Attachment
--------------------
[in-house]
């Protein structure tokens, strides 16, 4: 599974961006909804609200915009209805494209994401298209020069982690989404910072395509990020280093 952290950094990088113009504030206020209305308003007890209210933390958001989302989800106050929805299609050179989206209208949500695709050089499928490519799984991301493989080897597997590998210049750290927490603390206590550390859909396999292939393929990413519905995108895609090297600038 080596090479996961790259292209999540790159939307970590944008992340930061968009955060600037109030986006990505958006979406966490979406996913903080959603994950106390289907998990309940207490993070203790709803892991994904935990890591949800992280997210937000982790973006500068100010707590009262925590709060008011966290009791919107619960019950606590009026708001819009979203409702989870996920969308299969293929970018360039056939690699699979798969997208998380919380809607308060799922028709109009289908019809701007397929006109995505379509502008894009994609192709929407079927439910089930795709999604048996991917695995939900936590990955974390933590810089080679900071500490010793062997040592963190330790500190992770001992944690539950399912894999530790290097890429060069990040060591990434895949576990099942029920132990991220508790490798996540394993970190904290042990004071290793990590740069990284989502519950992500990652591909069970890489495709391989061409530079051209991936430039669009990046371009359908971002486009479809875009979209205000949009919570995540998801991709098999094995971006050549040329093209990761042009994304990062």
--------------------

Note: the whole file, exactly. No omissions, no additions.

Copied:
[in-house]
């Protein structure tokens, strides 16, 4: 599974961006909804609200915009209805494209994401298209020069982690989404910072395509990020280093 952290950094990088113009504030206020209305308003007890209210933390958001989302989800106050929805299609050179989206209208949500695709050089499928490519799984991301493989080897597997590998210049750290927490603390206590550390859909396999292939393929990413519905995108895609090297600038 080596090479996961790259292209999540790159939307970590944008992340930061968009955060600037109030986006990505958006979406966490979406996913903080959603994950106390289907998990309940207490993070203790709803892991994904935990890591949800992280997210937000982790973006500068100010707590009262925590709060008011966290009791919107619960019950606590009026708001819009979203409702989870996920969308299969293929970018360039056939690699699979798969997208998380919380809607308060799922028709109009289908019809701007397929006109995505379509502008894009994609192709929407079927439910089930795709999604048996991917695995939900936590990955974390933590810089080679900071500490010793062997040592963190330790500190992770001992944690539950399912894999530790290097890429060069990040060591990434895949576990099942029920132990991220508790490798996540394993970190904290042990004071290793990590740069990284989502519950992500990652591909069970890489495709391989061409530079051209991936430039669009990046371009359908971002486009479809875009979209205000949009919570995540998801991709098999094995971006050549040329093209990761042009994304990062």